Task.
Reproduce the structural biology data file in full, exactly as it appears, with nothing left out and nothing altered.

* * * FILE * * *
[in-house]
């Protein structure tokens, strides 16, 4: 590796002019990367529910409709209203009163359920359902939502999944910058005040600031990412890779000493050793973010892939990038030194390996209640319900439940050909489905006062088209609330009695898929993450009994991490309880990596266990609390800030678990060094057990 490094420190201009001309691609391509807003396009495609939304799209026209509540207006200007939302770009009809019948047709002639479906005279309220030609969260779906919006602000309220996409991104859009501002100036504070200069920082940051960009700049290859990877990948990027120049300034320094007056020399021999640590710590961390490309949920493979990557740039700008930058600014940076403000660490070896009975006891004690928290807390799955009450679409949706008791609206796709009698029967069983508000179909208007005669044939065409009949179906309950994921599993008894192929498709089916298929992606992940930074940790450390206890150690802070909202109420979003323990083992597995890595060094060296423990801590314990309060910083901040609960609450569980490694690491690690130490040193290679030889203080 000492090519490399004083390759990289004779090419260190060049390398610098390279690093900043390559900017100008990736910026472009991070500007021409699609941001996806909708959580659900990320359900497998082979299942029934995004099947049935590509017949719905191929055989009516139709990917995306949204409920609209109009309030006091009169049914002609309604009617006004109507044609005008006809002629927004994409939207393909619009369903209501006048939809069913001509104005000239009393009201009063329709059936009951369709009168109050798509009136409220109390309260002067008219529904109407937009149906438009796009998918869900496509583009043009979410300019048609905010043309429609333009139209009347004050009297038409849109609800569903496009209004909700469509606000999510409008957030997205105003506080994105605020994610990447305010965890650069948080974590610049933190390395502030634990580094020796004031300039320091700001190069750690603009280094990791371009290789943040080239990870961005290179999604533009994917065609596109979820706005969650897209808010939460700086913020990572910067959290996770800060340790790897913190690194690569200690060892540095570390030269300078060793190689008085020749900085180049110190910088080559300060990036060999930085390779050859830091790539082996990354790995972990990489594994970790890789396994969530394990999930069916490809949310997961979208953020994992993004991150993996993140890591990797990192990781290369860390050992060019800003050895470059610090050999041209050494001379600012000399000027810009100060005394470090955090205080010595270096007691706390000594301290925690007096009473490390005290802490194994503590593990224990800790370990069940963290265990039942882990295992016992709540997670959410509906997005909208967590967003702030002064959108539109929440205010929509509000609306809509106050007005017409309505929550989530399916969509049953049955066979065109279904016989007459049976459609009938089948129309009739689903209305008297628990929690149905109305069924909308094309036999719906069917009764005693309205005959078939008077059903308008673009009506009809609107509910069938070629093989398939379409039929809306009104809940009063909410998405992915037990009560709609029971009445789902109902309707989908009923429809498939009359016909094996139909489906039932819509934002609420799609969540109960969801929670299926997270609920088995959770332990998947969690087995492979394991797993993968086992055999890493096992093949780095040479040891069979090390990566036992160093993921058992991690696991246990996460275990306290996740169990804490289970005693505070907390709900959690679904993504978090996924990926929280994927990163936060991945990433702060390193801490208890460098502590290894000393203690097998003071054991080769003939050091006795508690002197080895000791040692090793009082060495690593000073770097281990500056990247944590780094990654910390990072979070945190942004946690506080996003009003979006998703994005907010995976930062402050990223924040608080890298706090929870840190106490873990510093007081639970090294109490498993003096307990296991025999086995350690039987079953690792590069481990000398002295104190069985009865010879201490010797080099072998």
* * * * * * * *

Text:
[in-house]
């Protein structure tokens, strides 16, 4: 590796002019990367529910409709209203009163359920359902939502999944910058005040600031990412890779000493050793973010892939990038030194390996209640319900439940050909489905006062088209609330009695898929993450009994991490309880990596266990609390800030678990060094057990 490094420190201009001309691609391509807003396009495609939304799209026209509540207006200007939302770009009809019948047709002639479906005279309220030609969260779906919006602000309220996409991104859009501002100036504070200069920082940051960009700049290859990877990948990027120049300034320094007056020399021999640590710590961390490309949920493979990557740039700008930058600014940076403000660490070896009975006891004690928290807390799955009450679409949706008791609206796709009698029967069983508000179909208007005669044939065409009949179906309950994921599993008894192929498709089916298929992606992940930074940790450390206890150690802070909202109420979003323990083992597995890595060094060296423990801590314990309060910083901040609960609450569980490694690491690690130490040193290679030889203080 000492090519490399004083390759990289004779090419260190060049390398610098390279690093900043390559900017100008990736910026472009991070500007021409699609941001996806909708959580659900990320359900497998082979299942029934995004099947049935590509017949719905191929055989009516139709990917995306949204409920609209109009309030006091009169049914002609309604009617006004109507044609005008006809002629927004994409939207393909619009369903209501006048939809069913001509104005000239009393009201009063329709059936009951369709009168109050798509009136409220109390309260002067008219529904109407937009149906438009796009998918869900496509583009043009979410300019048609905010043309429609333009139209009347004050009297038409849109609800569903496009209004909700469509606000999510409008957030997205105003506080994105605020994610990447305010965890650069948080974590610049933190390395502030634990580094020796004031300039320091700001190069750690603009280094990791371009290789943040080239990870961005290179999604533009994917065609596109979820706005969650897209808010939460700086913020990572910067959290996770800060340790790897913190690194690569200690060892540095570390030269300078060793190689008085020749900085180049110190910088080559300060990036060999930085390779050859830091790539082996990354790995972990990489594994970790890789396994969530394990999930069916490809949310997961979208953020994992993004991150993996993140890591990797990192990781290369860390050992060019800003050895470059610090050999041209050494001379600012000399000027810009100060005394470090955090205080010595270096007691706390000594301290925690007096009473490390005290802490194994503590593990224990800790370990069940963290265990039942882990295992016992709540997670959410509906997005909208967590967003702030002064959108539109929440205010929509509000609306809509106050007005017409309505929550989530399916969509049953049955066979065109279904016989007459049976459609009938089948129309009739689903209305008297628990929690149905109305069924909308094309036999719906069917009764005693309205005959078939008077059903308008673009009506009809609107509910069938070629093989398939379409039929809306009104809940009063909410998405992915037990009560709609029971009445789902109902309707989908009923429809498939009359016909094996139909489906039932819509934002609420799609969540109960969801929670299926997270609920088995959770332990998947969690087995492979394991797993993968086992055999890493096992093949780095040479040891069979090390990566036992160093993921058992991690696991246990996460275990306290996740169990804490289970005693505070907390709900959690679904993504978090996924990926929280994927990163936060991945990433702060390193801490208890460098502590290894000393203690097998003071054991080769003939050091006795508690002197080895000791040692090793009082060495690593000073770097281990500056990247944590780094990654910390990072979070945190942004946690506080996003009003979006998703994005907010995976930062402050990223924040608080890298706090929870840190106490873990510093007081639970090294109490498993003096307990296991025999086995350690039987079953690792590069481990000398002295104190069985009865010879201490010797080099072998």